According to the above features, from a broad aspect, the present invention provides an electrical distribution system comprising one or more electrical tracks with each track being formed of a substantially flat elongated rectangular strip of electrical insulating material. Each strip has two current-carrying conductors retained in an undercut channel formed in side ribs extending end to end along opposed side edges of the strip with the channels facing one another inwardly of the top face of the strip. A ground conductor is embedded in the top face intermediate the conductors and extends longitudinally of the strip and parallel to the conductors. Guide means is formed in the top face of the strip and is spaced closer to one of the side ribs to permit proper polarity connection to the current-carrying conductors. An electrical connector housing slidingly receives an end portion of a track in a connecting slot in an end wall thereof and in polarity alignment with a pair of electrical side contacts engaging with a respective one of the current-carrying conductors through the undercut channels. An intermediate electrical contact engages with the ground conductor.
According to a still further broad aspect of the present invention there is provided a distribution track having an electrical distribution channel and a telephone line distribution channel disposed parallel thereto. The track is constructed of electrical insulating material. The electrical distribution channel has two current-carrying conductors retained in a respective undercut channel disposed along opposed side edges of the electrical distribution channel and extending end to end thereof. The undercut channels face one another inwardly of a top face of the electrical distribution channel. A ground conductor is embedded in an intermediate region in the electrical distribution channel and extends between and parallel to the conductors. A slot leads to the ground conductor. The telephone line distribution channel has spaced apart telephone wires extending in a flat bottom wall thereof. Means is provided to secure a telephone line tapping element to the telephone line distribution channel.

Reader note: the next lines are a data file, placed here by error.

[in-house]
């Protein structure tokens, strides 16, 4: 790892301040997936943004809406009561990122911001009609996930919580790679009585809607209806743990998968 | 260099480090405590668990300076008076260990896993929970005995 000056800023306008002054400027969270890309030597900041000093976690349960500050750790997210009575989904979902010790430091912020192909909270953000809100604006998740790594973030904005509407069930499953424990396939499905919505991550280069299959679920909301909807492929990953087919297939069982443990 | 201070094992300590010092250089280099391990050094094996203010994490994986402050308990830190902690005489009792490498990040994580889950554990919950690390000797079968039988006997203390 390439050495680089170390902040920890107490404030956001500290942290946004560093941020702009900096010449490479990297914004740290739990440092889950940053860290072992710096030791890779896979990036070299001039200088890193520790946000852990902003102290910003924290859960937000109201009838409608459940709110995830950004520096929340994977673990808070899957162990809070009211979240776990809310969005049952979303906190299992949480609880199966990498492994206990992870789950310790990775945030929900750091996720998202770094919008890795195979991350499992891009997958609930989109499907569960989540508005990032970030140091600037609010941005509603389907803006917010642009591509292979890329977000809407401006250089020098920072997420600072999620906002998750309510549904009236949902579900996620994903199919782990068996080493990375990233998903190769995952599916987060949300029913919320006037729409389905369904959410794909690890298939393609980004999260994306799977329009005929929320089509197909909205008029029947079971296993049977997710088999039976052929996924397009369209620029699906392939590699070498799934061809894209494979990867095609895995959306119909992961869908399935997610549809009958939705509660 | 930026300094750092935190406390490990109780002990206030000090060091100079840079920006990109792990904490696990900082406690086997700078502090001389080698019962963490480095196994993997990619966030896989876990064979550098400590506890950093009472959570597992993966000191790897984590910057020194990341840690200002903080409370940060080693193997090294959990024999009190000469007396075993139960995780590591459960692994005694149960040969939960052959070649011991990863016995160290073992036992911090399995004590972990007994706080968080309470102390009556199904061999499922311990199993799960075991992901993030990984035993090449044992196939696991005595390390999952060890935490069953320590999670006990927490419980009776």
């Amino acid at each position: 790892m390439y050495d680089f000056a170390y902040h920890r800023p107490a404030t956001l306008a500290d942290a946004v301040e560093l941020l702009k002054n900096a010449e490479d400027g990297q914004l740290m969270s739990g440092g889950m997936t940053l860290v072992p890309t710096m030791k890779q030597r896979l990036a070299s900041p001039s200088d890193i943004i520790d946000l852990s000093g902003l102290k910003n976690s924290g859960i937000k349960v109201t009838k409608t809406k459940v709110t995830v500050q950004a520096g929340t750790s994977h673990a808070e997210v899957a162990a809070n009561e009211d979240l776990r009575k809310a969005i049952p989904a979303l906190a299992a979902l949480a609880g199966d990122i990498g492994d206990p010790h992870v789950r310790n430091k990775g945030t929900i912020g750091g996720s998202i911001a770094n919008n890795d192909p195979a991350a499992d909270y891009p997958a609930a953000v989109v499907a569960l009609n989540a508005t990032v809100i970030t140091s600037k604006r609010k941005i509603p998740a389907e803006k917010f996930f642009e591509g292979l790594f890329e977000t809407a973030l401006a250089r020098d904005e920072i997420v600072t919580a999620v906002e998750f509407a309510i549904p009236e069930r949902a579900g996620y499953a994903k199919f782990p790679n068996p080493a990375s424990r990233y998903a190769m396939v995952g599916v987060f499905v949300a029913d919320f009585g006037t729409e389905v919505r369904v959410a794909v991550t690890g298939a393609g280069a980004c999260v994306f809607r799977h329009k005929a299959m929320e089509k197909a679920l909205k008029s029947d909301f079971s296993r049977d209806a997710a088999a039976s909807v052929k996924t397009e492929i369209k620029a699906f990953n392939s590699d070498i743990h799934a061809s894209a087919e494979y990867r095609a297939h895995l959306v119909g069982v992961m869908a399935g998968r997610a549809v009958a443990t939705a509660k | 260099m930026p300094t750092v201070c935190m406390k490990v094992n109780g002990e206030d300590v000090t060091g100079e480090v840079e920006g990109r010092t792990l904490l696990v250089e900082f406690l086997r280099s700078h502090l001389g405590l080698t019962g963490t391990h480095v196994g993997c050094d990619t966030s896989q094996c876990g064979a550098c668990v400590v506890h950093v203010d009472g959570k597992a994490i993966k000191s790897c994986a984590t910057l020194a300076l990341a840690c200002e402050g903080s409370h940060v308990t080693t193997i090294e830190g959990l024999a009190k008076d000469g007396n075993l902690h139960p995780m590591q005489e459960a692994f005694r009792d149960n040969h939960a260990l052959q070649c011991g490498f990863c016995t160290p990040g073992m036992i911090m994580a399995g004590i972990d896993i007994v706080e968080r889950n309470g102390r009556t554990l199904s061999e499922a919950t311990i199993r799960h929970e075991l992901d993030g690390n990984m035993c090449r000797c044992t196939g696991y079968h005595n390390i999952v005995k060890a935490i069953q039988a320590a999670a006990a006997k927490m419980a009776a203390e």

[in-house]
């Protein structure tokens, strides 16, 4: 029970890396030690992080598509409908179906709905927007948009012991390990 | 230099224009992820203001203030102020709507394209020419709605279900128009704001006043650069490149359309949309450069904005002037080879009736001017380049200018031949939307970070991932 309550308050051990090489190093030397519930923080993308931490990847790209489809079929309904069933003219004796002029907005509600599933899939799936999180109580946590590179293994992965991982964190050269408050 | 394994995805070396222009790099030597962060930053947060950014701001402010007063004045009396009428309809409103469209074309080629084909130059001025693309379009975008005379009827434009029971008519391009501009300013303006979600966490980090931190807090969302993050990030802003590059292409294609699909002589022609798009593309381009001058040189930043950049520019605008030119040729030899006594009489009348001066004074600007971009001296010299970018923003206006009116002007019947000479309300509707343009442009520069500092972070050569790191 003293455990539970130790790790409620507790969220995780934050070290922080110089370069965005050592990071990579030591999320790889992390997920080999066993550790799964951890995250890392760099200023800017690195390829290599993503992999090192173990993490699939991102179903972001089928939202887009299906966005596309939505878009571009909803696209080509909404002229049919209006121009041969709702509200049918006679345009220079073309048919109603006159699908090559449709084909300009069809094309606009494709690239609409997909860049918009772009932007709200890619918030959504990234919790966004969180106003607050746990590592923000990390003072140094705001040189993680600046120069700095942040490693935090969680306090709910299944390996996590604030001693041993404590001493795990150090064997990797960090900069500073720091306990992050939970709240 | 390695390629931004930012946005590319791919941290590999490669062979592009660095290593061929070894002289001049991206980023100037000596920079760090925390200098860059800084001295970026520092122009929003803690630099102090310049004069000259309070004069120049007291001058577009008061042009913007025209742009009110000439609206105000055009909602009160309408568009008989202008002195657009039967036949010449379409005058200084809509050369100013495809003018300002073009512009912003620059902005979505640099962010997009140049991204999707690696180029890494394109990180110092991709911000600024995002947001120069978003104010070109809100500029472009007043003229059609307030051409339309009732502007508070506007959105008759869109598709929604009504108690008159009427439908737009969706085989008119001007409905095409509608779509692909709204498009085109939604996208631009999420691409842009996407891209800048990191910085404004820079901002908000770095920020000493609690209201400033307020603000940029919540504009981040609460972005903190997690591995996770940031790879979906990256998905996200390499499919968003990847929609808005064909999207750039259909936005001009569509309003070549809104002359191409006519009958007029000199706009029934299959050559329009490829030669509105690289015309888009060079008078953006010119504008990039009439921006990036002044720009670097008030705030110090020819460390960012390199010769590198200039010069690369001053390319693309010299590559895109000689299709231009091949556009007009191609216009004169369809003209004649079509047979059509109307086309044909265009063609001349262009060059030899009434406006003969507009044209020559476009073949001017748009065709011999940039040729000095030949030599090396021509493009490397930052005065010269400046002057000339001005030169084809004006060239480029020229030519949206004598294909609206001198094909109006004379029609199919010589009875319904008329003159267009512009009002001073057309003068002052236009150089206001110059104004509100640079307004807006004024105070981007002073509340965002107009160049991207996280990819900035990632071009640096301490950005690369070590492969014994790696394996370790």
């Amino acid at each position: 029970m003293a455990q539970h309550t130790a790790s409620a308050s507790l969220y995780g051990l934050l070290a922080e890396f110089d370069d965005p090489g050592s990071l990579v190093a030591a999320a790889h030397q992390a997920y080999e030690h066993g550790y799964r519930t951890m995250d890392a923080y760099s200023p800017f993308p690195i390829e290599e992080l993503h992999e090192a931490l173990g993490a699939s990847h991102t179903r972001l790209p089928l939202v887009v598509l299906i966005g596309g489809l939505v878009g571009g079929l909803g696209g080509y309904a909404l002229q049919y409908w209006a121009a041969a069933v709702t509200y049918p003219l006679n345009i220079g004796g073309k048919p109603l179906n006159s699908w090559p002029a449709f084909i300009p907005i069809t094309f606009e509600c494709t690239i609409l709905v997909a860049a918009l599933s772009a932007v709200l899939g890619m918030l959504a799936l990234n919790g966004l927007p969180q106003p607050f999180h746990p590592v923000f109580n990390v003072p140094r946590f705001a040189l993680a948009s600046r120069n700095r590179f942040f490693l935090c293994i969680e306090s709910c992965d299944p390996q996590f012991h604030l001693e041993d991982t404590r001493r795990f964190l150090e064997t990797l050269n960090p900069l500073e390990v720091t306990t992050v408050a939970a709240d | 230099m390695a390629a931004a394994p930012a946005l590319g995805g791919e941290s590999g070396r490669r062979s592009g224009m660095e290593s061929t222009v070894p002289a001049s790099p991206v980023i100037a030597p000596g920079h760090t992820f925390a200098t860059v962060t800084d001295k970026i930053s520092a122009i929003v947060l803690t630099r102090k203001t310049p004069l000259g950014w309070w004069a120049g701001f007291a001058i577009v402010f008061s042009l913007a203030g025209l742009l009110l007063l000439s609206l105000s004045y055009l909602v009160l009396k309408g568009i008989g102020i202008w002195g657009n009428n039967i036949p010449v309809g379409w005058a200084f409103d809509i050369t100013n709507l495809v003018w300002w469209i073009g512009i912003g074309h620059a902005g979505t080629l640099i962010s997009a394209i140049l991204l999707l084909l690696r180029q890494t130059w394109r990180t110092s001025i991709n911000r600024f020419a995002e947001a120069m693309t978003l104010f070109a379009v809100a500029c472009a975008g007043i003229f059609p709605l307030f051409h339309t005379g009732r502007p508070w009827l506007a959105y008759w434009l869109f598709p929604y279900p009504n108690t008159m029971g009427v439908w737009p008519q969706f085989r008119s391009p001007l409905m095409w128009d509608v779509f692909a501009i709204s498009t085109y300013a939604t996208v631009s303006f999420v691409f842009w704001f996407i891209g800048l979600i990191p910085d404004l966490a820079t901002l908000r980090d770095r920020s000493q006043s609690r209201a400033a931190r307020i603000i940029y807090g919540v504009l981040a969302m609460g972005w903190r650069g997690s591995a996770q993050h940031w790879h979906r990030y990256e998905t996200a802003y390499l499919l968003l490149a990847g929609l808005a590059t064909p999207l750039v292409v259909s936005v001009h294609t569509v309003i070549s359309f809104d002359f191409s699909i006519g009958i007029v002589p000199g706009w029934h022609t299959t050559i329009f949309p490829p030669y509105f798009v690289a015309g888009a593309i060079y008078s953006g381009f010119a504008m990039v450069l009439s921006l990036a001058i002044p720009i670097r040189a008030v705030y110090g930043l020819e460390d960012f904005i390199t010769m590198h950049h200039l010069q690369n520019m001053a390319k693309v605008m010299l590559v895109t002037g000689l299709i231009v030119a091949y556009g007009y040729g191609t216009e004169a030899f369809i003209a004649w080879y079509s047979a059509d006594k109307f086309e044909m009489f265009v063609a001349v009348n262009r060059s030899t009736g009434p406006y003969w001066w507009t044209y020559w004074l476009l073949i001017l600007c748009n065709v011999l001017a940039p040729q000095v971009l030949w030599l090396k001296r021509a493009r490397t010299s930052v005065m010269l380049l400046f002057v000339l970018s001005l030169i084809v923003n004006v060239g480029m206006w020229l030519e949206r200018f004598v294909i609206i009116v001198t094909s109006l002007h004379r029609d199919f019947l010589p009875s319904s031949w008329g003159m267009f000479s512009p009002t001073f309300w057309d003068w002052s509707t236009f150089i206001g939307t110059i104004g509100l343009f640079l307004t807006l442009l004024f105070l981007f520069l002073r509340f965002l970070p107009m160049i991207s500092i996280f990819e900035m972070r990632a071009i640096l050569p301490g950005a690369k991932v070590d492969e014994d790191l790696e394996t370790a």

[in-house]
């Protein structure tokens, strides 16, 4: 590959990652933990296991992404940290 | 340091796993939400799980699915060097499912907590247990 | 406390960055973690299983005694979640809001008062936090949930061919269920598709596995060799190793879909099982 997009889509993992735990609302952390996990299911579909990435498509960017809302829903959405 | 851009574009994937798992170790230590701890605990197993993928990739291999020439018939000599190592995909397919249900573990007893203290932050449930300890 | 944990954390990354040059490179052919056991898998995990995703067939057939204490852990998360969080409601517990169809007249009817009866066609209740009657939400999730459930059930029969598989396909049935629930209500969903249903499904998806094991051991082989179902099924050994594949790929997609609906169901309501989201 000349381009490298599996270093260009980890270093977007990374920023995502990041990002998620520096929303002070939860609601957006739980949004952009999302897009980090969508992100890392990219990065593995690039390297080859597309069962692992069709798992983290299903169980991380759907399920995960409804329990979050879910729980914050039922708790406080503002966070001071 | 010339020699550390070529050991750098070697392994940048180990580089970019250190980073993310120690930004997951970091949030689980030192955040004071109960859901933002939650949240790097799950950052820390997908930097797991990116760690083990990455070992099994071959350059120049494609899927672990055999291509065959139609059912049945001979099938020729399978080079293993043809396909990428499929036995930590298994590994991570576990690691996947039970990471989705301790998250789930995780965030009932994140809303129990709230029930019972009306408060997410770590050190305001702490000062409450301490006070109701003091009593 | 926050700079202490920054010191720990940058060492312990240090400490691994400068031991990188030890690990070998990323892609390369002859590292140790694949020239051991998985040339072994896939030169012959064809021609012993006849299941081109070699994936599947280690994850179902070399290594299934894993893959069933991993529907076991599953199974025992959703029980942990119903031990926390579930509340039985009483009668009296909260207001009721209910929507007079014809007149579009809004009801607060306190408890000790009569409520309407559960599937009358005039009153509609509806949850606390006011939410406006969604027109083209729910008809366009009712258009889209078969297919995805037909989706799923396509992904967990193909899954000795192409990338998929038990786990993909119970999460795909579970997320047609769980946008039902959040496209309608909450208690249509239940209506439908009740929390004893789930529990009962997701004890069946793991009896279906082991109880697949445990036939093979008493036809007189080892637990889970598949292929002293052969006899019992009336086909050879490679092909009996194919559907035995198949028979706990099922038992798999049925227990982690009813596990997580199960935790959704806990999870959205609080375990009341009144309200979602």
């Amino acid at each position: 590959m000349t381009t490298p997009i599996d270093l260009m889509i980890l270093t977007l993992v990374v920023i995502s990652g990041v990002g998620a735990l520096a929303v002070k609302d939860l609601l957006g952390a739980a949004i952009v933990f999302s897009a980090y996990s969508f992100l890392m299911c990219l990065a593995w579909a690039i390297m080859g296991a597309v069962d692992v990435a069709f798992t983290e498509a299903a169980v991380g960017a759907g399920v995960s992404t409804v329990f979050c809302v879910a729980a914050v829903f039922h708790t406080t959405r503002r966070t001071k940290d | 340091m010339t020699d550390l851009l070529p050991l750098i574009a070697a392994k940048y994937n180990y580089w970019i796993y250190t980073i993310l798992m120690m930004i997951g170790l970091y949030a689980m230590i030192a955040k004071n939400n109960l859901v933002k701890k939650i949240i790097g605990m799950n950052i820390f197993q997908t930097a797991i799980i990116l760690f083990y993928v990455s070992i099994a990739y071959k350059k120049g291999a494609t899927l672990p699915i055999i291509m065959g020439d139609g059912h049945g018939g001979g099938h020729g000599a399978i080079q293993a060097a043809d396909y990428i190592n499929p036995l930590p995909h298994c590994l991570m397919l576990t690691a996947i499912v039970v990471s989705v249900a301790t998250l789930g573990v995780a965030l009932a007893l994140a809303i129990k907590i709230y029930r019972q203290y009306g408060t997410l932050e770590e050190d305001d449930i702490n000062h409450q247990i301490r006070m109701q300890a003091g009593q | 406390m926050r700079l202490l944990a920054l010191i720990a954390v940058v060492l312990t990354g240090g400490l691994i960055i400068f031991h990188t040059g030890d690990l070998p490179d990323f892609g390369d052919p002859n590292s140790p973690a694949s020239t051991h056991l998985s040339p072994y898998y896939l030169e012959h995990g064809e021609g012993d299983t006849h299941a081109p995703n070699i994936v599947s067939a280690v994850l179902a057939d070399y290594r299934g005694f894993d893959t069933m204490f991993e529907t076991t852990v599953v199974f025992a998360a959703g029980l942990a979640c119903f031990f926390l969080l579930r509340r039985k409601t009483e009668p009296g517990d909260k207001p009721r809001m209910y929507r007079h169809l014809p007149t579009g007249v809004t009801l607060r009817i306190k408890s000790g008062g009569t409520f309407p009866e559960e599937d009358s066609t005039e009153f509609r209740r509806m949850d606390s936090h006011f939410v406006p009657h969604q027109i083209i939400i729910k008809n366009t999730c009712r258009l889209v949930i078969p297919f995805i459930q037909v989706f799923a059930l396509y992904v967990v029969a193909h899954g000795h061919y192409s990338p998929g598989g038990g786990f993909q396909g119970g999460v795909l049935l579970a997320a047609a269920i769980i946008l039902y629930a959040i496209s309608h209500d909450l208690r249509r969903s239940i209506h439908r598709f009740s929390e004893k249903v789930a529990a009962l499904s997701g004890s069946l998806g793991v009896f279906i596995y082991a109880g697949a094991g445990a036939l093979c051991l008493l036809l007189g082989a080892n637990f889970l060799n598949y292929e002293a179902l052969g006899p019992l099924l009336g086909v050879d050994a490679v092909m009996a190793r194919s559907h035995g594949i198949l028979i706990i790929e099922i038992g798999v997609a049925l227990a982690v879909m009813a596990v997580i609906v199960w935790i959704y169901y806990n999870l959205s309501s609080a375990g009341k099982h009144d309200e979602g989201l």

A preferred embodiment of the present invention will now be described with reference to the accompanying drawings in which:
FIG. 1 is a perspective view showing the electrical distribution system of the present invention connected to walls and fed by conventional electrical wall outlet receptacles;
FIG. 2 is a perspective view showing a vertical feeder housing connected to a socket of a wall electrical outlet receptacle;
FIG. 3 is a perspective view showing a horizontal feeder housing for connection to a socket of a wall electrical outlet receptacle;
FIG. 4 is a transverse cross-section view through the electrical distribution track of the present invention;
FIG. 5 is a fragmented rear view showing the construction of a union type feeder housing;
FIG. 6 is an end view of the housing of FIG. 5 showing the construction of the connecting slot and the position of the track and one of its side and ground contacts when engaged in a housing;
FIG. 7 is a view similar to FIG. 6, but wherein the feeder housing is a wall feeder housing connected directly to wall outlet cables in a wall outlet box;
FIG. 8 is a rear view, partly fragmented, of a T-shaped feeder housing showing the shape of the side connectors and their interconnections and with a few tracks connected thereto;
FIG. 9A is a plan view of a ground contact used in the T-shaped housing of FIG. 8;